The Stars in the Sky
on a time and twice on a time, and all times together as ever I heard
tell of, there was a tiny lassie who would weep all day to have the
stars in the sky to play with; she wouldn't have this, and she wouldn't
have that, but it was always the stars she would have. So one fine day
off she went to find them. And she walked and she walked and she
walked, till by-and-by she came to a mill-dam.
"Goode'en to ye," says she, "I'm seeking the stars in the sky to play with. Have you seen any?"
yes, my bonnie lassie," said the mill-dam. "They shine in my own face
o' nights till I can't sleep for them. Jump in and perhaps you'll find
So she jumped in, and swam about and swam about and swam
about, but ne'er a one could she see. So she went on till she came to a
"Goode'en to ye, Brooklet, Brooklet," says she; "I'm seeking the stars in the sky to play with. Have you seen any?"
"Yes, indeed, my bonny lassie," said the Brooklet. "They glint on my banks at night. Paddle about, and maybe you'll find one."
So she paddled and she paddled and she paddled, but ne'er a one did she find. So on she went till she came to the Good Folk.
"Goode'en to ye, Good Folk," says she; "I'm looking for the stars in the sky to play with. Have ye seen e'er a one?"
yes, my bonny lassie," said the Good Folk. "They shine on the grass
here o' night. Dance with us, and maybe you'll find one."
And she danced and she danced and she danced, but ne'er a one did she see. So down she sate; I suppose she wept.
dearie me, oh dearie me," says she, "I've swam and I've paddled and
I've danced, and if ye'll not help me I shall never find the stars in
the sky to play with."
But the Good Folk whispered together, and
one of them came up to her and took her by the hand and said, "If you
won't go home to your mother, go forward, go forward; mind you take the
right road. Ask Four Feet to carry you to No Feet at all, and tell No
Feet at all to carry you to the stairs without steps, and if you can
"Oh, shall I be among the stars in the sky then?" cried the lassie.
"If you'll not be, then you'll be elsewhere," said the Good Folk, and set to dancing again.
So on she went again with a light heart, and by-and-by she came to a saddled horse, tied to a tree.
to ye, Beast," said she; "I'm seeking the stars in the sky to play
with. Will you give me a lift, for all my bones are an-aching."
said the horse, "I know nought of the stars in the sky, and I'm here to
do the bidding of the Good Folk, and not my own will."
"Well," said she, "it's from the Good Folk I come, and they bade me tell Four Feet to carry me to No Feet at all."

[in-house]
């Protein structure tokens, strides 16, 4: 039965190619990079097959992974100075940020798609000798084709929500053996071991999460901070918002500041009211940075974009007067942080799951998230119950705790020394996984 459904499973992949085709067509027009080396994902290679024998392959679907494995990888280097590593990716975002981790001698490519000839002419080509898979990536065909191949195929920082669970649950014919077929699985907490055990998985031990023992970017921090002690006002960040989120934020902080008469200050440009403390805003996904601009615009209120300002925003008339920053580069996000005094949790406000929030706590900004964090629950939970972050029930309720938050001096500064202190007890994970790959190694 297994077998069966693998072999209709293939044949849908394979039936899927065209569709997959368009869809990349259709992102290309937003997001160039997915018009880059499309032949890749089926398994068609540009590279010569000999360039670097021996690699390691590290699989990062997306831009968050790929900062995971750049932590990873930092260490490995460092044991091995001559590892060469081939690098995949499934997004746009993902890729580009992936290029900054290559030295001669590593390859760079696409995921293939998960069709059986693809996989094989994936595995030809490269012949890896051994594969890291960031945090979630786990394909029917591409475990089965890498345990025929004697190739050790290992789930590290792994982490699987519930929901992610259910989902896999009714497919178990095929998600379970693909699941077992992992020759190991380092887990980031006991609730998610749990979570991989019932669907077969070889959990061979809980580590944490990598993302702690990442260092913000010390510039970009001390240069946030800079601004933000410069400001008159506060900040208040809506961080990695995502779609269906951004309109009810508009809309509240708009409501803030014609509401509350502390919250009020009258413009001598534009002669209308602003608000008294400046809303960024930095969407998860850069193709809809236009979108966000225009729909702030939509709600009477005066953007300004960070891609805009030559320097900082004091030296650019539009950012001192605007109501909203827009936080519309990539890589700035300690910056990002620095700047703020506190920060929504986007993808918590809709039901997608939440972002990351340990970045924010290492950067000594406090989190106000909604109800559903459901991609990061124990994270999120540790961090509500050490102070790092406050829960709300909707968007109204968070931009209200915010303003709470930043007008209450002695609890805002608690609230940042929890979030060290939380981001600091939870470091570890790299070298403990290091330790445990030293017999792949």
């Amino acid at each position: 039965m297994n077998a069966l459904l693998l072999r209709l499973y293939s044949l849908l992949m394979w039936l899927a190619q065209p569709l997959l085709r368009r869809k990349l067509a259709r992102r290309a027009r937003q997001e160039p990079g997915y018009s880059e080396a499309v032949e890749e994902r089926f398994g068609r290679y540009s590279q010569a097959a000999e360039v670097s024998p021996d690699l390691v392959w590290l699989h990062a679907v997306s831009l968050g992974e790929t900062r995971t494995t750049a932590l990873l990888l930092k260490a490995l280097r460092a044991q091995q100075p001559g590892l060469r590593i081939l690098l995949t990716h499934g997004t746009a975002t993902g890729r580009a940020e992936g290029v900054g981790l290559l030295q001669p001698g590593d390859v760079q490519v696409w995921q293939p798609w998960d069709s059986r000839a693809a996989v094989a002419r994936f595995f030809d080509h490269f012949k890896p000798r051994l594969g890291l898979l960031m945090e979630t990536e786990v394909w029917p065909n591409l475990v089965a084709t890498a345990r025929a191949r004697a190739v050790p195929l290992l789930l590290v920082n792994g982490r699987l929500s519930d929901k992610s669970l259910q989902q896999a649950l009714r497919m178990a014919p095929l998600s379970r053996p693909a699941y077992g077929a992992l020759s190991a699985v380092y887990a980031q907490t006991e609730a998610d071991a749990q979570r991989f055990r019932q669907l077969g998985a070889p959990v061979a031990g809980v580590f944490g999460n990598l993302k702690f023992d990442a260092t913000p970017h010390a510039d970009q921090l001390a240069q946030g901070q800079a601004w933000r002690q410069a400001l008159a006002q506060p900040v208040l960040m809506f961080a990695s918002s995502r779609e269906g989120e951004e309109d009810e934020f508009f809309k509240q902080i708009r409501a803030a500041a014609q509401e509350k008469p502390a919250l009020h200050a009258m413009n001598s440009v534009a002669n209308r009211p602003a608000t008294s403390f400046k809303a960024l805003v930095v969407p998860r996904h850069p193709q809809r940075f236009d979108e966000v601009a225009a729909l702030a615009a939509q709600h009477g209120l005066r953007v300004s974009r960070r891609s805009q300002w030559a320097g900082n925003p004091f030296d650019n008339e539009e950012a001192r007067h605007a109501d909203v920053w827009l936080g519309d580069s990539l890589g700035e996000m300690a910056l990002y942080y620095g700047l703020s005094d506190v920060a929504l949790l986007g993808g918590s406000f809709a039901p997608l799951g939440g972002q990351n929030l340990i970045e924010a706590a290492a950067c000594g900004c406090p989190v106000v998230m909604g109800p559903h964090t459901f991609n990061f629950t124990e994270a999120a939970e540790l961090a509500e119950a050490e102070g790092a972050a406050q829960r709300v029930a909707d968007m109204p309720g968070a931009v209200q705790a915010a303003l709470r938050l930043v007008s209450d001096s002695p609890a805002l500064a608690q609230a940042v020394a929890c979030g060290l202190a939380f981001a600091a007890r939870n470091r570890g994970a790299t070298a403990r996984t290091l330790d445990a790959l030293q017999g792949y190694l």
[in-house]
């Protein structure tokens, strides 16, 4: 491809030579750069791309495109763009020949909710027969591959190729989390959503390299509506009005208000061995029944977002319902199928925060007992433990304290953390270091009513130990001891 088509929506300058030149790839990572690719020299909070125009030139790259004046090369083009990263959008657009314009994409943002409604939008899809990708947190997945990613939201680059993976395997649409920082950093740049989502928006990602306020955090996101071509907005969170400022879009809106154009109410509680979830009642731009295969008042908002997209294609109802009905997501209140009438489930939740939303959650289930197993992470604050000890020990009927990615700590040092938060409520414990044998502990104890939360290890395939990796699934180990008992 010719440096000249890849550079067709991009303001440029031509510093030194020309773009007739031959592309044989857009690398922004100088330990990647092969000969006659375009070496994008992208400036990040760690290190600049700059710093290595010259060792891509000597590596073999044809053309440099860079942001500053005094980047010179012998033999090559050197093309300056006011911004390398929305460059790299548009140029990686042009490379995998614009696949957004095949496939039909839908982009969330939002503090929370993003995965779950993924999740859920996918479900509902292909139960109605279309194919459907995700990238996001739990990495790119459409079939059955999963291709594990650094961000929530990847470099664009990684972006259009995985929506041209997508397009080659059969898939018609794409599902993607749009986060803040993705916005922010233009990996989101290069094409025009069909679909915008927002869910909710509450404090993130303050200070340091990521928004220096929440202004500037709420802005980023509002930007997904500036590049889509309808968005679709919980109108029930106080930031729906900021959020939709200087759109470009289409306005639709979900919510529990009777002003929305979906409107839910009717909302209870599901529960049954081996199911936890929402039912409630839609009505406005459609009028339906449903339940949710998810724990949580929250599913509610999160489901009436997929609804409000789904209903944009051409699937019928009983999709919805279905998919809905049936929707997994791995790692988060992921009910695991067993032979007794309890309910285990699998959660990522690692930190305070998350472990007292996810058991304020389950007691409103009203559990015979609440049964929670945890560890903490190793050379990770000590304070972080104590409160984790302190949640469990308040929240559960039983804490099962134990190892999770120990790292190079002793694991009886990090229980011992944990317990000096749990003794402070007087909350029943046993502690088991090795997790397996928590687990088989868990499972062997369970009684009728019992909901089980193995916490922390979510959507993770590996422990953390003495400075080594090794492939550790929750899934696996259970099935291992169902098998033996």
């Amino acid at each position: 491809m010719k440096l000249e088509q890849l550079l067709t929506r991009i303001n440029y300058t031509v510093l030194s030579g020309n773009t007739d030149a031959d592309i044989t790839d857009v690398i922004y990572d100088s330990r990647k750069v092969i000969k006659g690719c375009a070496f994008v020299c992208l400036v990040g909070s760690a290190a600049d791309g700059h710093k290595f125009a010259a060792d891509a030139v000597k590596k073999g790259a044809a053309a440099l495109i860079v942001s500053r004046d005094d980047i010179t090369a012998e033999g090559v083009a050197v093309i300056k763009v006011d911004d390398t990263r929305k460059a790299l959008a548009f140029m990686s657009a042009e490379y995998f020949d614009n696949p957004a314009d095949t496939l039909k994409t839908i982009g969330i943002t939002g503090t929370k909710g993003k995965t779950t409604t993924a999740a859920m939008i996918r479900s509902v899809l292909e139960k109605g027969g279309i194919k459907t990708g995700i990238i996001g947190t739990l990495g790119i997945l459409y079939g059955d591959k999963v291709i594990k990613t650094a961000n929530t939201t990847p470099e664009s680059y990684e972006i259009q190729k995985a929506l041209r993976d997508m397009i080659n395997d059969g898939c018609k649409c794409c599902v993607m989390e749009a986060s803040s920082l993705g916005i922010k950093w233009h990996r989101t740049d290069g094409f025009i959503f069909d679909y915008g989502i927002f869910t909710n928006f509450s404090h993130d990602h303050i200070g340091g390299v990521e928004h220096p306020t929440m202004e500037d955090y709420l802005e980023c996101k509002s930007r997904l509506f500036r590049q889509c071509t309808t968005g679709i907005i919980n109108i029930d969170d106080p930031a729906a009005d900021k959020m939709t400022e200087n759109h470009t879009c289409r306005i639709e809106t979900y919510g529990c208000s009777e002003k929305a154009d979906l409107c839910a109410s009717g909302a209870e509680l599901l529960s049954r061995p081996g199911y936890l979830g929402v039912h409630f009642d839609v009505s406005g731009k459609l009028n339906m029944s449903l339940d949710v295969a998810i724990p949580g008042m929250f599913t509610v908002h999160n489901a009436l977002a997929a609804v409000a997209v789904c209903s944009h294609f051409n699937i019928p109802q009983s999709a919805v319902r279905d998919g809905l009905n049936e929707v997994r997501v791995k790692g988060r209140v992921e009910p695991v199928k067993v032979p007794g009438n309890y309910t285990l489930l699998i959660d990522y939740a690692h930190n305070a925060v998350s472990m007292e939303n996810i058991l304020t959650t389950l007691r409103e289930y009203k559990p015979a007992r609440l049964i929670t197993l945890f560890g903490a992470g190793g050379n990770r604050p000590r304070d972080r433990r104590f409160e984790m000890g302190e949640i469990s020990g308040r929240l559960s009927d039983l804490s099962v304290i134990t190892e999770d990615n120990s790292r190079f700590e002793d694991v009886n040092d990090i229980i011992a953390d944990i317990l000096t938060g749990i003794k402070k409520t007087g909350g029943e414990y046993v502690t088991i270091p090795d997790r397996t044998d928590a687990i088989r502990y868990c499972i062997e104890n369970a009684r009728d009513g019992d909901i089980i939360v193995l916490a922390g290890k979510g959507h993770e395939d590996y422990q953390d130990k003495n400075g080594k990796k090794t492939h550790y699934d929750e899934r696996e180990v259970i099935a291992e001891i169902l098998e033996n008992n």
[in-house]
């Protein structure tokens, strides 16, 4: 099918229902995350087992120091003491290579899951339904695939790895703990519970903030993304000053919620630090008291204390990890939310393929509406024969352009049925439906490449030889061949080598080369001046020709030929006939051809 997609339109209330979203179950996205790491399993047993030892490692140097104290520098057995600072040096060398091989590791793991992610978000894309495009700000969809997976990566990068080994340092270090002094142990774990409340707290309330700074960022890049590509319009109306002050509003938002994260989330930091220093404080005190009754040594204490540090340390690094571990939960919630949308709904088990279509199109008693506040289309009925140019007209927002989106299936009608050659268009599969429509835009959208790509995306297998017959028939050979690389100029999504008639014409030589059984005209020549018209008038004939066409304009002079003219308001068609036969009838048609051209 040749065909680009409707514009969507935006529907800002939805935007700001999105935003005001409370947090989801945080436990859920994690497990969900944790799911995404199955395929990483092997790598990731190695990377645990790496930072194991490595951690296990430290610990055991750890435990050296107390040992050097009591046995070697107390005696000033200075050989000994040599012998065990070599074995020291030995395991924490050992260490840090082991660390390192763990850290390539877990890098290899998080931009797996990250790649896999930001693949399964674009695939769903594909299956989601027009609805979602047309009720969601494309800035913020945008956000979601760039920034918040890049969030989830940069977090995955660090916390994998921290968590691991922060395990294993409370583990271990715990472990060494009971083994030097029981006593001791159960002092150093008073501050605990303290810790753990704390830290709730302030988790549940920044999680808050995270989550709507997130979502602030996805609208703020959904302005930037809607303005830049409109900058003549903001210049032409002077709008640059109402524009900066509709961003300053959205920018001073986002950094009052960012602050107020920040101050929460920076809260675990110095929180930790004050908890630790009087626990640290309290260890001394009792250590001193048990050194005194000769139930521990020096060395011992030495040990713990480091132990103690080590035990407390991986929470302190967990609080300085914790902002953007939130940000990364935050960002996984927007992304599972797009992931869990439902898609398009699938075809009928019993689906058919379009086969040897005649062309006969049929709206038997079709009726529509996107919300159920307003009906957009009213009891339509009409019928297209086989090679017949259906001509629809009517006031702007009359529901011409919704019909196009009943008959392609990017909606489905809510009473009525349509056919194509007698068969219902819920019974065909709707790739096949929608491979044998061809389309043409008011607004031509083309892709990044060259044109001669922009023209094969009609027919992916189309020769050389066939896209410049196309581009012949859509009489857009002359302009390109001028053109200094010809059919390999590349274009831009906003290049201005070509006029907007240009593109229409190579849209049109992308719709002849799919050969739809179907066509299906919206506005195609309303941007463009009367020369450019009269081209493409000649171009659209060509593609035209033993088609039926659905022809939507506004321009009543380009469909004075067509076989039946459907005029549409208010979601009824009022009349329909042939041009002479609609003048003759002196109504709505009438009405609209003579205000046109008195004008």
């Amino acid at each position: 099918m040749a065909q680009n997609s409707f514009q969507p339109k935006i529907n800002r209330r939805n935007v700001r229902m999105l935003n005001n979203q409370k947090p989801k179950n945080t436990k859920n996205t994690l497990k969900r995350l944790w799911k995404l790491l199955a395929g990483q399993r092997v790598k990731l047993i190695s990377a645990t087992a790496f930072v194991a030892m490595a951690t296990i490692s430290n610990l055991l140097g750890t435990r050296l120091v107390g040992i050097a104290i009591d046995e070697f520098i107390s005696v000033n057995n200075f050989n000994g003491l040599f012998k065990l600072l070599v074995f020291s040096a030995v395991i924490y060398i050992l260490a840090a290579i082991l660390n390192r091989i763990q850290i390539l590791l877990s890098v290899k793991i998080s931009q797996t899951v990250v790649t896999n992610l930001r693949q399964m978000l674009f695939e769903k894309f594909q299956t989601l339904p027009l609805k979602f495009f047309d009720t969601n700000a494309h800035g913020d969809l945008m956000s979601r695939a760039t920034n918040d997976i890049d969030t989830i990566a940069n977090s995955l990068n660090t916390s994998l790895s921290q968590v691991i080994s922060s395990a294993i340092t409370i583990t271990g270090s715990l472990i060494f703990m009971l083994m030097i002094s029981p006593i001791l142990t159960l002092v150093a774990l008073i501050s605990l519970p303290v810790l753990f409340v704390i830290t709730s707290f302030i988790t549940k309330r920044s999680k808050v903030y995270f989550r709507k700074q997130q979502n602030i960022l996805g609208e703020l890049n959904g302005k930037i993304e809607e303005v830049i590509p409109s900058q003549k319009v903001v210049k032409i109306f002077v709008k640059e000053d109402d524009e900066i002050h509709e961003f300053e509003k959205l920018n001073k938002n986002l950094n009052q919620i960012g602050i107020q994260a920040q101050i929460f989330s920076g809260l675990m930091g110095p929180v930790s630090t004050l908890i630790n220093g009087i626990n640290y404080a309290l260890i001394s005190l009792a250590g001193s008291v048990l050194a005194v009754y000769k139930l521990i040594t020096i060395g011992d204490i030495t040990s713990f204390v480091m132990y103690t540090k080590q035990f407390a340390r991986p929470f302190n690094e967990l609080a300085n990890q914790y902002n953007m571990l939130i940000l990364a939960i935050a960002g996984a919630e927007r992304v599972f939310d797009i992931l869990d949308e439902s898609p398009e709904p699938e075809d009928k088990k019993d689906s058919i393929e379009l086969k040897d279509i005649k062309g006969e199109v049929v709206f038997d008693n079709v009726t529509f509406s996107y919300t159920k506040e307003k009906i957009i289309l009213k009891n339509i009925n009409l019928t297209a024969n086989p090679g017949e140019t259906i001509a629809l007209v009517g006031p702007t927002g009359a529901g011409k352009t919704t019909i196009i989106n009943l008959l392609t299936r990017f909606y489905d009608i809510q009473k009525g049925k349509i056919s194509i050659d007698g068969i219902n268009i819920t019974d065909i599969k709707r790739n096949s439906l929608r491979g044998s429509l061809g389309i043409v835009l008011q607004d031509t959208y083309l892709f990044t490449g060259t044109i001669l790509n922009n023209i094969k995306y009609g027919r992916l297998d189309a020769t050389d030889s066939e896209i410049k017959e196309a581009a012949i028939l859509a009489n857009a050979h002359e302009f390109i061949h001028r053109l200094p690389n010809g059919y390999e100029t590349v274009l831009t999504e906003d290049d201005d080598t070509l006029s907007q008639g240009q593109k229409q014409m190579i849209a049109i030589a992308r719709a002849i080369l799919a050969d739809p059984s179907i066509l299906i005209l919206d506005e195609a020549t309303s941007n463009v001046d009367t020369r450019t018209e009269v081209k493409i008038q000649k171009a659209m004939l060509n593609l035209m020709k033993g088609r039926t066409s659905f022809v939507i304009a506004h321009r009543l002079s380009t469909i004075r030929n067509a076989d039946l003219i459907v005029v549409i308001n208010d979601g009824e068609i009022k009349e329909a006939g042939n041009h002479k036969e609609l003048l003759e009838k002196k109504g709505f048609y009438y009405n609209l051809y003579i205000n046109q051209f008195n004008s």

"That's another story," said he; "jump up and ride with me."
they rode and they rode and they rode, till they got out of the forest
and found themselves at the edge of the sea. And on the water in front
of them was a wide glistening path running straight out towards a
beautiful thing that rose out of the water and went up into the sky,
and was all the colours in the world, blue and red and green, and
wonderful to look at.
"Now get you down," said the horse; "I've
brought ye to the end of the land, and that's as much as Four Feet can
do. I must away home to my own folk."
"But," said the lassie, "where's No Feet at all, and where's the stair without steps?"
"I know not," said the horse, "it's none of my business neither. So goode'en to ye, my bonny lassie;" and off he went.
So the lassie stood still and looked at the water, till a strange kind of fish came swimming up to her feet.
to ye, big Fish," says she, "I'm looking for the stars in the sky, and
for the stairs that climb up to them. Will ye show me the way?"
"Nay," said the Fish, "I can't unless you bring me word from the Good Folk."
indeed," said she. "They said Four Feet would bring me to No Feet at
all, and No Feet at all would carry me to the stairs without steps."
"Ah, well," said the Fish; "that's all right then. Get on my back and hold fast."
off he went—Kerplash!—into the water, along the silver path, towards
the bright arch. And the nearer they came the brighter the sheen of it,
till she had to shade her eyes from the light of it.
And as they
came to the foot of it, she saw it was a broad bright road, sloping up
and away into the sky, and at the far, far end of it she could see wee
shining things dancing about.
"Now," said the Fish, "here you
are, and yon's the stair; climb up, if you can, but hold on fast. I'll
warrant you find the stair easier at home than by such a way; 't was
ne'er meant for lassies' feet to travel;" and off he splashed through
So she clomb and she clomb and she clomb, but ne'er a
step higher did she get: the light was before her and around her, and
the water behind her, and the more she struggled the more she was
forced down into the dark and the cold, and the more she clomb the
deeper she fell.
But she clomb and she clomb, till she got dizzy
in the light and shivered with the cold, and dazed with the fear; but
still she clomb, till at last, quite dazed and silly-like, she let
clean go, and sank down—down—down.
And bang she came on to the hard boards, and found herself sitting, weeping and wailing, by the bedside at home all alone.
|All English Fairy Tales
THE STORY OF THE THREE LITTLE PIGS
JACK AND THE BEANSTALK
JACK THE GIANT-KILLER
THE PIED PIPER OF FRANCHVILLE
THE STORY OF THE THREE BEARS
TOM TIT TOT
THE THREE SILLIES
THE OLD WOMAN AND HER PIG
HOW JACK WENT TO SEEK HIS FORTUNE
NIX NOUGHT NOTHING
MOUSE AND MOUSER
CAP O' RUSHES
THE MASTER AND HIS PUPIL
TITTY MOUSE ND TATTY MOUSE
JACK AND HIS GOLDEN SNUFF-BOX
THE RED ETTIN
MASTER OF ALL MASTERS.
THE GOLDEN ARM
THE HISTORY OF TOM THUMB
EARL MAR'S DAUGHTER
WHITTINGTON AND HIS CAT
THE STRANGE VISITOR
THE LAIDLY WORM OF SPINDLESTON HEUGH
THE CAT AND THE MOUSE.
THE FISH AND THE RING.
THE MAGPIE'S NEST
THE CAULD LAD OF HILTON
THE ASS, THE TABLE, AND THE STICK
THE WELL OF THE WORLD'S END.
THE THREE HEADS OF THE WELL